Huntsville. By Jeff Littlejohn and the Walker County Historical Commission. Charleston, SC: Arcadia Publishing, 2009. 128 pages, b & w photographs, ISBN 9780738571331, $21.99. http://www.arcadiapublishing.com/
Jeff Littlejohn teaches history at Sam Houston State University. He, James Patton, the Commission, the Arts Commission, the Sam Houston Memorial Museum, and the Thomason Archives have produced a delightful and diverse work.
The city is as old as the Republic of Texas. Sam Houston found favor with the city's Walker County and had three homes there - in the forests and the urban cluster. The place was a place of rich agricultural endeavor as the early African American population could well attest. The spires and castellated towers of the churches demonstrate the well organized spiritual life. Structures of Sam Houston State University and the Texas Department of Criminal Justice stand in mute testimony to the drives for education and civil obedience, both of which have served to enhance community abundance.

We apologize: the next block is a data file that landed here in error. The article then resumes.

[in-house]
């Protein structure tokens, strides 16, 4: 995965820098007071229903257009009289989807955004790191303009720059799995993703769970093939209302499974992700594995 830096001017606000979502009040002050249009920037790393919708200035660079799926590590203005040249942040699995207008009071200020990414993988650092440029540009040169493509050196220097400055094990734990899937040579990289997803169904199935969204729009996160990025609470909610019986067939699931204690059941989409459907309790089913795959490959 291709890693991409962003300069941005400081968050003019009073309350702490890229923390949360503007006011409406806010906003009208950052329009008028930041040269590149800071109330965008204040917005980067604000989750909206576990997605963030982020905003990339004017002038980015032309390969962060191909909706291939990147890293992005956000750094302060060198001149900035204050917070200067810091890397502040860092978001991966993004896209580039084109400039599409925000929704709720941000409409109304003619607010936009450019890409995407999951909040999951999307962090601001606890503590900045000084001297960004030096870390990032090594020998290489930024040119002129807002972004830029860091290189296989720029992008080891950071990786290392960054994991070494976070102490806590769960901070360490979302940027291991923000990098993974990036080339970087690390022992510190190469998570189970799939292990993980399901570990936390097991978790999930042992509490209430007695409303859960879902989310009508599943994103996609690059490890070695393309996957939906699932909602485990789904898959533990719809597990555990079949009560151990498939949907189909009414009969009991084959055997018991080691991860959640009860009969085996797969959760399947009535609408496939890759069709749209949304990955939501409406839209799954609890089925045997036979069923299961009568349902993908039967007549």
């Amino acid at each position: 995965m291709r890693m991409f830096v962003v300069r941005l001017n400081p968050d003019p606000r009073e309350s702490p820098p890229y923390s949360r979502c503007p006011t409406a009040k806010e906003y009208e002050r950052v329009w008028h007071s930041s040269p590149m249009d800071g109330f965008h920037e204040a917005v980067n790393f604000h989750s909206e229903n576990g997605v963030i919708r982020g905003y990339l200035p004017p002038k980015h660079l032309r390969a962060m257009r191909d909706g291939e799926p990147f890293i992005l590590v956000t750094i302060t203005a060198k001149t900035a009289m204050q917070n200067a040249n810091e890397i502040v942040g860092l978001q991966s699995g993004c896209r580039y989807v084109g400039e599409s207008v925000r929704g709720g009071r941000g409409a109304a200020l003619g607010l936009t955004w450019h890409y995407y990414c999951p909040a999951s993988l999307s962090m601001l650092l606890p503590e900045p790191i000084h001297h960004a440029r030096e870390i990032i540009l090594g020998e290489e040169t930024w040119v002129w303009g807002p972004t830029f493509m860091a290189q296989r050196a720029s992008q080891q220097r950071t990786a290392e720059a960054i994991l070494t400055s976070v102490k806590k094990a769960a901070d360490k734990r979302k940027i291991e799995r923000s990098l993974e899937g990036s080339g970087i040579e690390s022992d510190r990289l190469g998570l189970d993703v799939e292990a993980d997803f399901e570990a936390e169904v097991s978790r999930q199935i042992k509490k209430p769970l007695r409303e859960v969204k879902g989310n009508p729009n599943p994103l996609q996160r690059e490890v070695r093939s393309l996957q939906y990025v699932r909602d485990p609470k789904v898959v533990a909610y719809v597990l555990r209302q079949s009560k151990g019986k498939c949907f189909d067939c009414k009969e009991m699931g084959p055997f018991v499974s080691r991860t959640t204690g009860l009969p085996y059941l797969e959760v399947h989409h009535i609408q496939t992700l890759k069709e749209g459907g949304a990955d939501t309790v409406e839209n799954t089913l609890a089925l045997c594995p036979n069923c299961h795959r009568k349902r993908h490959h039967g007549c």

The two most interesting photos are the 1930 aerial view of the college and the several images of the prison facilities. The Dairy Queen life of the 1950's reminds this viewer of the lesser juvenile crimes contemplated in Marshall in the same time period. The sawmill shots recall the more modern images recalled while in Texas and Alaska working for college money.
All in all, a well-produced work - balanced and insightful, if restrained.
Hello texas - Hiya texas http://cityofwhitneytx.org/originals/objects/cry.php?love=bakv16n7h18zvbgb Thank you! Will Will's Texas Parlor